A recently published meta-analysis shows that whey protein, either as a supplement combined with resistance exercise or as part of a weight-loss or weight-maintenance diet, may provide men and women benefits related to body composition (J Am Coll Nutr. 2014 Apr;33(2):163-75).
The meta-analysis covered 14 randomized, controlled trials with a total of 626 adult participants. In weight loss studies that used whey protein to replace calories in the diet, participants had an average decrease in body weight of 9.2 pounds, compared to baseline values with whey protein intake. The researchers also found that after analyzing muscle protein synthesis studies that included resistance exercise along with whey provision, participants had a significant increase in lean body mass, averaging 4.9 pounds.
"There is a growing body of research that supports the benefits of whey protein for weight maintenance and lean body mass," said Dominik D. Alexander, Ph.D., MSPH, principal investigator. "By conducting this meta-analysis we were able to better valuate the collective power of each individual study. The results indicate that there is something unique about whey protein, compared to other protein sources and carbohydrates, when it comes to building lean body mass and maintain or losing weight."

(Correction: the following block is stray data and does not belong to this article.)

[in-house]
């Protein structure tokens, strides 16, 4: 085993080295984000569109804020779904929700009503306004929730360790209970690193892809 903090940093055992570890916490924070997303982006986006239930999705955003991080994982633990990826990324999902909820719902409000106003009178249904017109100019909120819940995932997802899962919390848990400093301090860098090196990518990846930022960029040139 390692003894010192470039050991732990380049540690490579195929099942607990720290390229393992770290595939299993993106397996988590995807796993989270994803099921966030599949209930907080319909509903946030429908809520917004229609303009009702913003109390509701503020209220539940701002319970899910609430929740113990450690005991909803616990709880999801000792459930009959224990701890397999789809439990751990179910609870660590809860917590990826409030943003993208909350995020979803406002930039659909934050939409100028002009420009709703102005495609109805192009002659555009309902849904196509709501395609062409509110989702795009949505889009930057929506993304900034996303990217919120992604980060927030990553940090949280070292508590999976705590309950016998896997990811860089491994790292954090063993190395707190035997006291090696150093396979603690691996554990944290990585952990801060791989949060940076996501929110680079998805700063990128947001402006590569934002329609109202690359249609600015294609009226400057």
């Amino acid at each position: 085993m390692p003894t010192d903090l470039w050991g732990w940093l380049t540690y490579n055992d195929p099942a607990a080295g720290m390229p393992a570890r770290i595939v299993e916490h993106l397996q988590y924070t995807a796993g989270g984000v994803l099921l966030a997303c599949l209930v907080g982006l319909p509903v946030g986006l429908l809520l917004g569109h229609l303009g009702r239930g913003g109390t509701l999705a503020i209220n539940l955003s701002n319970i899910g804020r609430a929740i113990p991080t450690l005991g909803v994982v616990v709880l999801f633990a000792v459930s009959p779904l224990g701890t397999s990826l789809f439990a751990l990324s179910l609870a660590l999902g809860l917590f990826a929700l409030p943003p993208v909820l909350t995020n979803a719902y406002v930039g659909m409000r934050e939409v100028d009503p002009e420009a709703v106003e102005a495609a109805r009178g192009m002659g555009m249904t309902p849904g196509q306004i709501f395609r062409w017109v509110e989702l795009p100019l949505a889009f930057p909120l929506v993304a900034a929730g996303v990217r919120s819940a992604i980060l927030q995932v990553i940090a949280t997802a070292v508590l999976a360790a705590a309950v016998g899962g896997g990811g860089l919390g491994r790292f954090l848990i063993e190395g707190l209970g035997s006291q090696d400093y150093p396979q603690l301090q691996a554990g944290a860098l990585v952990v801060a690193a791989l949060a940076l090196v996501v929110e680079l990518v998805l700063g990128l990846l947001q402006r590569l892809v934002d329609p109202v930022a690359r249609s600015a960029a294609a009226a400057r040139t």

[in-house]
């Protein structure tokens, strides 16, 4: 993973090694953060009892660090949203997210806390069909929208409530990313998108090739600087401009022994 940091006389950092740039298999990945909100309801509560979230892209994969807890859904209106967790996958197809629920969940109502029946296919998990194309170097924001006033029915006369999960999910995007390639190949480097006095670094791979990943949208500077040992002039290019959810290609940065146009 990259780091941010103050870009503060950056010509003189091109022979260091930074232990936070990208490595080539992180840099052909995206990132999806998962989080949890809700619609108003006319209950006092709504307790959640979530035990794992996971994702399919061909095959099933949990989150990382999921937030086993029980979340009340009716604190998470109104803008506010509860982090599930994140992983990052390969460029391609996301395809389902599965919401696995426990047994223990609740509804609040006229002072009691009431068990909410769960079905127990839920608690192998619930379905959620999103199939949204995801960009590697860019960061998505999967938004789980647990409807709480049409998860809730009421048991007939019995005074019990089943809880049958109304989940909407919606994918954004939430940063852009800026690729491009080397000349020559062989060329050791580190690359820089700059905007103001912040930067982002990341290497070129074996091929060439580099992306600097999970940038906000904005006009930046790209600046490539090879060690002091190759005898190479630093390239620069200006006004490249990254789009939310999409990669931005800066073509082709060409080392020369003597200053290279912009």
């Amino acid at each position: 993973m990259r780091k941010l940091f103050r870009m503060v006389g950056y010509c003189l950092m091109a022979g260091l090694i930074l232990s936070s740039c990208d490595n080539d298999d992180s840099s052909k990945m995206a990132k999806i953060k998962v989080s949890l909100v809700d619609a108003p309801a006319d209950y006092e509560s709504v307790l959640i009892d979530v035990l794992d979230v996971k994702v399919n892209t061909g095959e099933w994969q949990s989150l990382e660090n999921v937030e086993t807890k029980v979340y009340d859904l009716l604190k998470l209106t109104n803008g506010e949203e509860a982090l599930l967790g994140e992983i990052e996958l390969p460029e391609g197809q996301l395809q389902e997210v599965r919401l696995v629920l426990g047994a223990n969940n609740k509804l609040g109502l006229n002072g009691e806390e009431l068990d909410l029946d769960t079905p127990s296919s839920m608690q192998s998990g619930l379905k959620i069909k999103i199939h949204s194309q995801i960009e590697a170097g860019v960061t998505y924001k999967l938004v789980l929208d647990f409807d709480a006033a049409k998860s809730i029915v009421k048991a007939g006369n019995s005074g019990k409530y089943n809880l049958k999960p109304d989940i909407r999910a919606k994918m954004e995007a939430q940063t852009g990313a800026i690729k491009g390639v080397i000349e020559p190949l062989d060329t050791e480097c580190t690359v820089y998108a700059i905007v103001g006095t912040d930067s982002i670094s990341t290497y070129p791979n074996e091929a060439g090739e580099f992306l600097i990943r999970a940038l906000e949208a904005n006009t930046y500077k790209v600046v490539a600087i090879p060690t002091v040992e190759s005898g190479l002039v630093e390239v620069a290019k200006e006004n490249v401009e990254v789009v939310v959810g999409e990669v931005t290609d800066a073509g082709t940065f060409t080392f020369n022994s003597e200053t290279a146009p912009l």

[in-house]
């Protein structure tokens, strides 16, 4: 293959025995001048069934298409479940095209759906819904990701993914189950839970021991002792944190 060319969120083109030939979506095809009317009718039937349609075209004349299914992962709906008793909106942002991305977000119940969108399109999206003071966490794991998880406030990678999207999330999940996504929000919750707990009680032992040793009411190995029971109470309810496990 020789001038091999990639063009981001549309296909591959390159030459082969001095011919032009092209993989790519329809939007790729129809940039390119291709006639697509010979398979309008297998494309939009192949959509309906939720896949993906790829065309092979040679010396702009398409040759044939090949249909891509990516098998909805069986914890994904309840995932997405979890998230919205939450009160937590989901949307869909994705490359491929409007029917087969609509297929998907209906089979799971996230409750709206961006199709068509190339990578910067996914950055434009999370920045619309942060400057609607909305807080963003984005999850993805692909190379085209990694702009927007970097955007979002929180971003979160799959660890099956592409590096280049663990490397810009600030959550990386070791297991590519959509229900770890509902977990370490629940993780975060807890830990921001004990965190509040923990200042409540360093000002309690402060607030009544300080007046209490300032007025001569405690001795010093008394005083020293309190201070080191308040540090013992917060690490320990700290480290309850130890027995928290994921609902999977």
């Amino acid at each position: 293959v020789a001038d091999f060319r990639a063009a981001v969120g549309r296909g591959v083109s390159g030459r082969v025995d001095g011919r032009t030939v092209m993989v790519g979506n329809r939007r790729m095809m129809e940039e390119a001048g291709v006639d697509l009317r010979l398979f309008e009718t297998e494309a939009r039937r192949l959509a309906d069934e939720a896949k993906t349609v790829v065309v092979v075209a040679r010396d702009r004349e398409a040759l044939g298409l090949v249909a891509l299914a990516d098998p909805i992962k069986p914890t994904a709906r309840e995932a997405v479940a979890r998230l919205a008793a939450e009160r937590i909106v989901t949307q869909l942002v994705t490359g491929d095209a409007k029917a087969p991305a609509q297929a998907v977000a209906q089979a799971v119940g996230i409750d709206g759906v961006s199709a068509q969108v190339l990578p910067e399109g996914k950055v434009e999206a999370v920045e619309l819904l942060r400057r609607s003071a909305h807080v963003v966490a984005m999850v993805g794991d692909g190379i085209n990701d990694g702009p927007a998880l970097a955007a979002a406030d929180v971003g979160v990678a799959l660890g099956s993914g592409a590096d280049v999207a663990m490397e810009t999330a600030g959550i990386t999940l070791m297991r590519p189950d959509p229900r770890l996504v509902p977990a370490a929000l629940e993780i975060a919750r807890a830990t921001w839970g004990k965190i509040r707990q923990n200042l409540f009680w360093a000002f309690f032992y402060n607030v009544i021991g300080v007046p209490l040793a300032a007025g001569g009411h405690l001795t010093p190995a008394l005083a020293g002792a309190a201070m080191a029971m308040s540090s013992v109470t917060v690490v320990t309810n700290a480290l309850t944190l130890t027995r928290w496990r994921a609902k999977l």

This meta-analysis is one of several studies supported by the Whey Protein Research Consortium, an international partnership of dairy cooperatives, associations, processors and multinational companies working together to support whey research.